Building Melbourne, creatively

Swanston Street, 9 -10 February, 1985
Source: The Sydney Morning Herald, 2019

The idea of building a creative city has been at the forefront of how we imagine and develop cities like Melbourne for the last decade or two. As an artist, I’ve found this city creatively liberating and I’m thankful it has given me a place where my own skills have been developed and shared. However, at times, I’m made aware that I am living in the midst of suffering due to drugs or homelessness or mental health issues or some form of displacement. The recent reporting about injecting rooms and some of the associated conversations I’ve had with friends have highlighted the dichotomies present in our city. I do believe that working in a creative industry does build and enrich our lives and Melbourne supports this well, but how do we think about creativity in the context of the city that is often suffering?

There has been a significant influence upon our city policy makers concerning the role of the arts in our cities. In recent decades Richard Florida and Charles Landry have influenced many planners across the globe including those planning for Australian cities.[1] Florida’s book, The Rise of the Creative Class, has had a particularly big impact. Florida makes a connection between a successful economy and economic development based upon the presence of technology, talent and tolerance within that area. Florida’s argument is that in order to attract creative workers, that city has to have a lifestyle that is attractive to the new ‘creative class’. This ‘creative class’ values diversity and tolerance in the places they live. Florida says that companies will follow creative workers who have taken the opportunity to choose their location based on their preferences. For Florida, attracting and retaining talent rather than focusing on capital projects such as buildings and stadiums is the means to economic growth.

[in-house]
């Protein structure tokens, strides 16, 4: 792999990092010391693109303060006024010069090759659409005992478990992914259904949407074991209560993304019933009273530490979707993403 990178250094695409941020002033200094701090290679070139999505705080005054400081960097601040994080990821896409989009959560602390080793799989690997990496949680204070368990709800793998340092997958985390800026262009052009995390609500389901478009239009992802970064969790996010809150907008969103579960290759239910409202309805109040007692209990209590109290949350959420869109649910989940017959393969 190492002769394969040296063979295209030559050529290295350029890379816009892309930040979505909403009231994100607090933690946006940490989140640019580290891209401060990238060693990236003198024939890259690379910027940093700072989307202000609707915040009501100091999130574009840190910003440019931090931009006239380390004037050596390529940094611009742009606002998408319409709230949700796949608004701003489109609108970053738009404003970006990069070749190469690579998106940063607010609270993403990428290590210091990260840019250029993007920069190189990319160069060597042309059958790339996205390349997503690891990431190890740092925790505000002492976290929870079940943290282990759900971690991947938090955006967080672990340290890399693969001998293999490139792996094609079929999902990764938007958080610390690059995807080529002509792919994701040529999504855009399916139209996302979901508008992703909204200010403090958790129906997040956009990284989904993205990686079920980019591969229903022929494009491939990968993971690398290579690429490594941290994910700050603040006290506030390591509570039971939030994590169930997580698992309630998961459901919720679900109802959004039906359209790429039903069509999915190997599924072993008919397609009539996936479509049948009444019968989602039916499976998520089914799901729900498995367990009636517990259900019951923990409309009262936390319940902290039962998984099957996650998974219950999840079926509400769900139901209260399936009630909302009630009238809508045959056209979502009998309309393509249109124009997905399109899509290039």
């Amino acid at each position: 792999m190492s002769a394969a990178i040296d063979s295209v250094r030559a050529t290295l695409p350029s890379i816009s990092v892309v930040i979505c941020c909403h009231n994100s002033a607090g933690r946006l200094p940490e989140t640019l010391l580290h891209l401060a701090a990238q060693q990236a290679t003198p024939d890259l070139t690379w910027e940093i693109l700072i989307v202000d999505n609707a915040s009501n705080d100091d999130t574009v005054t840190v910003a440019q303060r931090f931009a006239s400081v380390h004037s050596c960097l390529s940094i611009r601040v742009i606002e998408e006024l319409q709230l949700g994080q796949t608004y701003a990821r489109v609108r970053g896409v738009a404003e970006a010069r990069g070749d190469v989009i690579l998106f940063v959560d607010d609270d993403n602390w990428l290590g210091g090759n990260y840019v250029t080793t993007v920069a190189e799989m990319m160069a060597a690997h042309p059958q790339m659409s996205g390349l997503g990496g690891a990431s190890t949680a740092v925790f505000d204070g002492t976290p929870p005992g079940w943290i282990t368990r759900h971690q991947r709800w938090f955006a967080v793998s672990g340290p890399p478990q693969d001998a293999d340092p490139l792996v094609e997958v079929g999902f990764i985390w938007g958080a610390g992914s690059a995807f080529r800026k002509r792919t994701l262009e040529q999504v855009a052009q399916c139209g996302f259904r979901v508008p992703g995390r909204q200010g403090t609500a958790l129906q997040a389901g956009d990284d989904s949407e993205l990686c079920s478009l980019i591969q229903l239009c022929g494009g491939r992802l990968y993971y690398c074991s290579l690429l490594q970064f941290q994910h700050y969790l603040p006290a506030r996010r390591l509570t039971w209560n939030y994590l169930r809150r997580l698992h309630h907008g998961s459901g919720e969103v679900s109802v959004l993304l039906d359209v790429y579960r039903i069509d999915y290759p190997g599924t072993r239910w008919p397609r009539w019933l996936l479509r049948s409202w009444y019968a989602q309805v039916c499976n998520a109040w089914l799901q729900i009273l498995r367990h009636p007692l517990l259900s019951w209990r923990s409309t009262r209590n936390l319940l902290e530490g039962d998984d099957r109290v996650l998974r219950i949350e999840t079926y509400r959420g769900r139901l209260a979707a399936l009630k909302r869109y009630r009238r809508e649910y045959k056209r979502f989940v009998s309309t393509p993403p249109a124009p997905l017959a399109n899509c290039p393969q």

Rowland Atkinson and Hazel Easthope believe that there are significant reasons for the popularity of these ideas by Florida and Landry. They write, ‘First, the ideas of both Florida and Landry fit well with a broader recognition of the importance of the cultural industries in the economy… Second, particularly in Florida’s formulation, the creative class thesis is not at odds with economic rationalist or neoliberal policies.’  However, they raise the concern that gentrification tends to accompany the attraction of the creative classes which raises housing and living costs, displacing a sub section of society. They conclude that it appears that ‘urban governance approaches seek to enhance’ the possible benefits of a creative city agenda but are ‘generally ignorant of those excluded from, or unable to join, the new economy.’[2]  So, while there are many benefits touted about building a creative city, the focus on economic gains sometimes means that we fail to see those that are marginalised by the aspects such as rising house prices.